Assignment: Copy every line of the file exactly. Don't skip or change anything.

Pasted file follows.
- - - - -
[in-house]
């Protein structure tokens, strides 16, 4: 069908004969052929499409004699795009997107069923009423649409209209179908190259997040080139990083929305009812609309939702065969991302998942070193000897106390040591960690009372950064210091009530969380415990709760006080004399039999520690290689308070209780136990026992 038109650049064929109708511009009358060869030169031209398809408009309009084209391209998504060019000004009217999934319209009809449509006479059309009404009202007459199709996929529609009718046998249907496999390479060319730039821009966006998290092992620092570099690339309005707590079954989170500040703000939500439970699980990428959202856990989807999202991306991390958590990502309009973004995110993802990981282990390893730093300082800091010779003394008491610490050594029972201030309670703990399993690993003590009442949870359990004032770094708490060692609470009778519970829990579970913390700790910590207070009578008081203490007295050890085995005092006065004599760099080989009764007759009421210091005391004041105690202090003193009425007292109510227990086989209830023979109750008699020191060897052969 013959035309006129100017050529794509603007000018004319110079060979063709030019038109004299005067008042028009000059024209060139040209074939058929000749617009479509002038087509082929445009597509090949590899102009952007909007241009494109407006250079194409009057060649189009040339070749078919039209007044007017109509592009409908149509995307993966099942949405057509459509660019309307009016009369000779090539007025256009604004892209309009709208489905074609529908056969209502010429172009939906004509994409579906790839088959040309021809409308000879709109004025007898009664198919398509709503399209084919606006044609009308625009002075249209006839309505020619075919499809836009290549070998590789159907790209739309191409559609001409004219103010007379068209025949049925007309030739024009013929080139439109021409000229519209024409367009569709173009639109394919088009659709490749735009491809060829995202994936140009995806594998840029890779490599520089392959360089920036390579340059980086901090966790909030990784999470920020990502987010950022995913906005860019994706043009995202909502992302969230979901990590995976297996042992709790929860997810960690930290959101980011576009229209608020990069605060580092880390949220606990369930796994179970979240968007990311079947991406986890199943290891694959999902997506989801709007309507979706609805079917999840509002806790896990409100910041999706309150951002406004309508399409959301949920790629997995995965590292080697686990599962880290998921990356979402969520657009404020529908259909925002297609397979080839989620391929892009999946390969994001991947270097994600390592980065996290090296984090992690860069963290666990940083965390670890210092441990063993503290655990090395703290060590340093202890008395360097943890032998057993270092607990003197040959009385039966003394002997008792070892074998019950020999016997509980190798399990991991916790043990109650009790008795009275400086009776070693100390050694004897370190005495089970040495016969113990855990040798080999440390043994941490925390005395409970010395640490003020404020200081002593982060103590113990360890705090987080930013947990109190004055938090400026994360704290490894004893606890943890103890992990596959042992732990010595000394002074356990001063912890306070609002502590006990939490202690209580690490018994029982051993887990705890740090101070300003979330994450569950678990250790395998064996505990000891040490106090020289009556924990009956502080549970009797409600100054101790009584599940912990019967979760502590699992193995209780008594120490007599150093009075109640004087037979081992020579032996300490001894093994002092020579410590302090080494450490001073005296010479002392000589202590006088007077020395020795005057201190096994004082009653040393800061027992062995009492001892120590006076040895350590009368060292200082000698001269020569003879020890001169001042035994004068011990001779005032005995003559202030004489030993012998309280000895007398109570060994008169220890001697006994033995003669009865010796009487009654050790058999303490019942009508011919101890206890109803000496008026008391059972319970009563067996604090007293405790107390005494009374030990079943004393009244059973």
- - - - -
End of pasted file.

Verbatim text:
[in-house]
């Protein structure tokens, strides 16, 4: 069908004969052929499409004699795009997107069923009423649409209209179908190259997040080139990083929305009812609309939702065969991302998942070193000897106390040591960690009372950064210091009530969380415990709760006080004399039999520690290689308070209780136990026992 038109650049064929109708511009009358060869030169031209398809408009309009084209391209998504060019000004009217999934319209009809449509006479059309009404009202007459199709996929529609009718046998249907496999390479060319730039821009966006998290092992620092570099690339309005707590079954989170500040703000939500439970699980990428959202856990989807999202991306991390958590990502309009973004995110993802990981282990390893730093300082800091010779003394008491610490050594029972201030309670703990399993690993003590009442949870359990004032770094708490060692609470009778519970829990579970913390700790910590207070009578008081203490007295050890085995005092006065004599760099080989009764007759009421210091005391004041105690202090003193009425007292109510227990086989209830023979109750008699020191060897052969 013959035309006129100017050529794509603007000018004319110079060979063709030019038109004299005067008042028009000059024209060139040209074939058929000749617009479509002038087509082929445009597509090949590899102009952007909007241009494109407006250079194409009057060649189009040339070749078919039209007044007017109509592009409908149509995307993966099942949405057509459509660019309307009016009369000779090539007025256009604004892209309009709208489905074609529908056969209502010429172009939906004509994409579906790839088959040309021809409308000879709109004025007898009664198919398509709503399209084919606006044609009308625009002075249209006839309505020619075919499809836009290549070998590789159907790209739309191409559609001409004219103010007379068209025949049925007309030739024009013929080139439109021409000229519209024409367009569709173009639109394919088009659709490749735009491809060829995202994936140009995806594998840029890779490599520089392959360089920036390579340059980086901090966790909030990784999470920020990502987010950022995913906005860019994706043009995202909502992302969230979901990590995976297996042992709790929860997810960690930290959101980011576009229209608020990069605060580092880390949220606990369930796994179970979240968007990311079947991406986890199943290891694959999902997506989801709007309507979706609805079917999840509002806790896990409100910041999706309150951002406004309508399409959301949920790629997995995965590292080697686990599962880290998921990356979402969520657009404020529908259909925002297609397979080839989620391929892009999946390969994001991947270097994600390592980065996290090296984090992690860069963290666990940083965390670890210092441990063993503290655990090395703290060590340093202890008395360097943890032998057993270092607990003197040959009385039966003394002997008792070892074998019950020999016997509980190798399990991991916790043990109650009790008795009275400086009776070693100390050694004897370190005495089970040495016969113990855990040798080999440390043994941490925390005395409970010395640490003020404020200081002593982060103590113990360890705090987080930013947990109190004055938090400026994360704290490894004893606890943890103890992990596959042992732990010595000394002074356990001063912890306070609002502590006990939490202690209580690490018994029982051993887990705890740090101070300003979330994450569950678990250790395998064996505990000891040490106090020289009556924990009956502080549970009797409600100054101790009584599940912990019967979760502590699992193995209780008594120490007599150093009075109640004087037979081992020579032996300490001894093994002092020579410590302090080494450490001073005296010479002392000589202590006088007077020395020795005057201190096994004082009653040393800061027992062995009492001892120590006076040895350590009368060292200082000698001269020569003879020890001169001042035994004068011990001779005032005995003559202030004489030993012998309280000895007398109570060994008169220890001697006994033995003669009865010796009487009654050790058999303490019942009508011919101890206890109803000496008026008391059972319970009563067996604090007293405790107390005494009374030990079943004393009244059973």